Plant Diversity ›› 2019, Vol. 41 ›› Issue (03): 174-182.DOI: 10.1016/j.pld.2019.04.004

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Plant endemism in the Nepal Himalayas and phytogeographical implications

Achyut Tiwaria,b, Yadav Upretyc,d, Santosh Kumar Ranae,f   

  1. a Department of Botany, Tri-Chandra Campus, Tribhuvan University, Kathmandu, Nepal;
    b Central Department of Botany, Tribhuvan University, Kirtipur, Kathmandu, Nepal;
    c Research Centre for Applied Science and Technology, Tribhuvan University, Kathmandu, Nepal;
    d IUCN(International Union for Conservation of Nature), Kathmandu, Nepal;
    e Key Laboratory for Plant Diversity and Biogeography of East Asia, Kunming Institute of Botany Chinese Academy of Sciences, Kunming, 650201, Yunnan, China;
    f University of Chinese Academy of Sciences, Beijing, 100049, China
  • Received:2018-09-30 Revised:2019-04-11 Online:2019-06-25 Published:2019-08-15
  • Contact: Achyut Tiwari,E-mail

Abstract: Nepal is located in the central part of the greater Himalayan range with a unique series of mountain chains formed by recent mountain building geological events. As one of the youngest mountains in the world it contributes to diversity of plants and also provided barriers to and corridors through which plants migrated during the ice ages. The higher altitudinal variation with the high mountains, deep river valleys and lowland plains combine with the effects of the summer monsoon and dry winter result with an extraordinary diversity of ecosystems including flora and fauna in a relatively small land area. The existing checklists for Nepal record some 6000 species of flowering plants and about 530 ferns. However, the botanical experts estimate that numbers may go up to 7000 when the poorly known remote regions are fully explored. The information on plant endemism in Nepal Himalaya is not adequately known as Nepal is still struggling to complete long awaited Flora of Nepal project. Endemic species are confined to specific areas and are the first to be affected by land use and other global changes. We sought to explore the spatial distribution of endemic plant species in Nepal in relation to the consequences associated with climatic and geologic changes over time in the region with the help of published literature. It was found that the endemism showed marked spatial variation between open moist habitat and dry inner valleys, the former with higher endemism. The updated records showed 312 flowering plant species to be endemic to Nepal with higher endemism around the elevation of 3800e4200 m at sea level. The recent human population explosion, intensified deforestation, habitat fragmentation and modern day environmental changes are posing greater threats to endemic plant in Nepal. The conservation status and threats to these peculiar species are unknown. Nevertheless, environmental degradation and high poverty rates create a potent mix of threats to biodiversity in this landscape.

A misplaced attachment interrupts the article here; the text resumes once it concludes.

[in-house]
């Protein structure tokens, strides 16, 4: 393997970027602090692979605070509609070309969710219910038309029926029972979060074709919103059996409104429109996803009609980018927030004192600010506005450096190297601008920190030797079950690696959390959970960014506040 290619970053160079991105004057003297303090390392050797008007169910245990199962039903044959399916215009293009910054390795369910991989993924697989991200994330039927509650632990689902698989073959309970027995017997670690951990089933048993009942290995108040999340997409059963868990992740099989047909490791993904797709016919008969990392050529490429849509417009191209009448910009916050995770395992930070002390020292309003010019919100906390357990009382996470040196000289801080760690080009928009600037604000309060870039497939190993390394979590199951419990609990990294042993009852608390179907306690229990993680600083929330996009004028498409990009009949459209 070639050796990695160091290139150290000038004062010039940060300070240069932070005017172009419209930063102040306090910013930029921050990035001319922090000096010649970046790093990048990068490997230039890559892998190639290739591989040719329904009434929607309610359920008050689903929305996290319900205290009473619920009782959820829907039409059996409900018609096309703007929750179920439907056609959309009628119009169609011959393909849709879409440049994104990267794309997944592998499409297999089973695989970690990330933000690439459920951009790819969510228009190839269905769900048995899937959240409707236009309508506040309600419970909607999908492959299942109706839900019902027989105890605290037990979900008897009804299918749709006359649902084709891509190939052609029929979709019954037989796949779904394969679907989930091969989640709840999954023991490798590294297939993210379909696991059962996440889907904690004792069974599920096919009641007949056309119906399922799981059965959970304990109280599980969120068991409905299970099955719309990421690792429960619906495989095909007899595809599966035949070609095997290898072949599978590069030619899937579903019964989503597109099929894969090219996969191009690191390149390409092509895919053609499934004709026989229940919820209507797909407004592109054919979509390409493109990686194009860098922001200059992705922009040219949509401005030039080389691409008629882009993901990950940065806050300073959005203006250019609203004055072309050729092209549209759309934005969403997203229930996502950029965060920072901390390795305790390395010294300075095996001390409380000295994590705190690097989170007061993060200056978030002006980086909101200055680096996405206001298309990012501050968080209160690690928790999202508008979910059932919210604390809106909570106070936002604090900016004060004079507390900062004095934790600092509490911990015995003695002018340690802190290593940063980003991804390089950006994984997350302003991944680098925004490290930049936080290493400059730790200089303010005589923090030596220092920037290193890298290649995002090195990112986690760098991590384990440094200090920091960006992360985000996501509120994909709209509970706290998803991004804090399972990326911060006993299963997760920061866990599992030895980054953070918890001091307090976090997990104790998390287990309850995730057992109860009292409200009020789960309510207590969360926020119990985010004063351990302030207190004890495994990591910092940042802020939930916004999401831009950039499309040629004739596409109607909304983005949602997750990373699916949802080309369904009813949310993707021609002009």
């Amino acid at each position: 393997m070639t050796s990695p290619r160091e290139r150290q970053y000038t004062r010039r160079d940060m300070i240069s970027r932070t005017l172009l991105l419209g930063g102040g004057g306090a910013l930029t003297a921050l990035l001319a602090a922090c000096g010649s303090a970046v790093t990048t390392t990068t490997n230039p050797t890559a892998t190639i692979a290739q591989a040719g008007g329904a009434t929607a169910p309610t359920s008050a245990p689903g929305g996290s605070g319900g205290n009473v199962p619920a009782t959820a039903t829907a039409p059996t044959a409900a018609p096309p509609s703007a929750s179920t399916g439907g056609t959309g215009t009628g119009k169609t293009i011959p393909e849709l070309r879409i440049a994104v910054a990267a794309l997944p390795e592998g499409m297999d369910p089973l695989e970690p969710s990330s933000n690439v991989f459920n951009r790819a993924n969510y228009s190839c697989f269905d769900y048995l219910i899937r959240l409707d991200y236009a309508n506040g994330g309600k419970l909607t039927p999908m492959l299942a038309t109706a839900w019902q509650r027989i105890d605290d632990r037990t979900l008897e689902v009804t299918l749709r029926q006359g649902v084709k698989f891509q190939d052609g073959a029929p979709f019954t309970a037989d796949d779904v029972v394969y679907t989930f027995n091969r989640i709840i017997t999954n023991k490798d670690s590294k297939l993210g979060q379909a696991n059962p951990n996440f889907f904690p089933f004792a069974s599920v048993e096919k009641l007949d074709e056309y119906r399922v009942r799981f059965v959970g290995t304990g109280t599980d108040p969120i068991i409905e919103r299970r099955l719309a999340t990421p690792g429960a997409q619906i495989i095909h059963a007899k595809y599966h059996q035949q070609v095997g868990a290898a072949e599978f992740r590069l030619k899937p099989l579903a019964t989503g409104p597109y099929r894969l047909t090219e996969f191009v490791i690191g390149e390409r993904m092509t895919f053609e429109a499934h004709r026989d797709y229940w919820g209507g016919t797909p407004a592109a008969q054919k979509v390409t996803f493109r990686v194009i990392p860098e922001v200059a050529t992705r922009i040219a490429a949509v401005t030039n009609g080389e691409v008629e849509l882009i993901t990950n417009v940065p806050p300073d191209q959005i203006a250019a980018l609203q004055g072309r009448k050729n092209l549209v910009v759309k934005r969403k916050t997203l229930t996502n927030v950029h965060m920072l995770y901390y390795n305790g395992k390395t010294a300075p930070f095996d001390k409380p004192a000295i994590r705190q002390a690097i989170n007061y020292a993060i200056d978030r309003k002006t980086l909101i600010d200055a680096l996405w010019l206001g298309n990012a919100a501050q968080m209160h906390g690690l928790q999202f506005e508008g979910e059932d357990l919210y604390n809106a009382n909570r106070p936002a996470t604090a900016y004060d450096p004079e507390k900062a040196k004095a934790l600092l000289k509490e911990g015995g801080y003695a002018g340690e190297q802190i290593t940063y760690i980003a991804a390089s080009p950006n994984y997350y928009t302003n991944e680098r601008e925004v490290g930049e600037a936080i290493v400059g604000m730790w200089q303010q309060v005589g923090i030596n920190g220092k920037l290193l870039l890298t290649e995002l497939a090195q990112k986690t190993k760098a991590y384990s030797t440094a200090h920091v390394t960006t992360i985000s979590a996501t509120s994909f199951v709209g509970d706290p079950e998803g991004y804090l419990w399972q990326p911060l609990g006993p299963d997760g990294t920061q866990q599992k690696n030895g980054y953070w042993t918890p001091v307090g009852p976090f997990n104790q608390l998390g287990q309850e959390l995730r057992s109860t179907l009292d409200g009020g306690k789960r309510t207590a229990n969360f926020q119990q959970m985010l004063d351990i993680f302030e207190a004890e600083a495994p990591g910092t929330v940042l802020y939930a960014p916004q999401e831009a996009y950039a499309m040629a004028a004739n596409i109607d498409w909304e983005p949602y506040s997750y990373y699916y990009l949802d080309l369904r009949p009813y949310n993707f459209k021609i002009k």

Key words: Himalaya, Topography, Endemism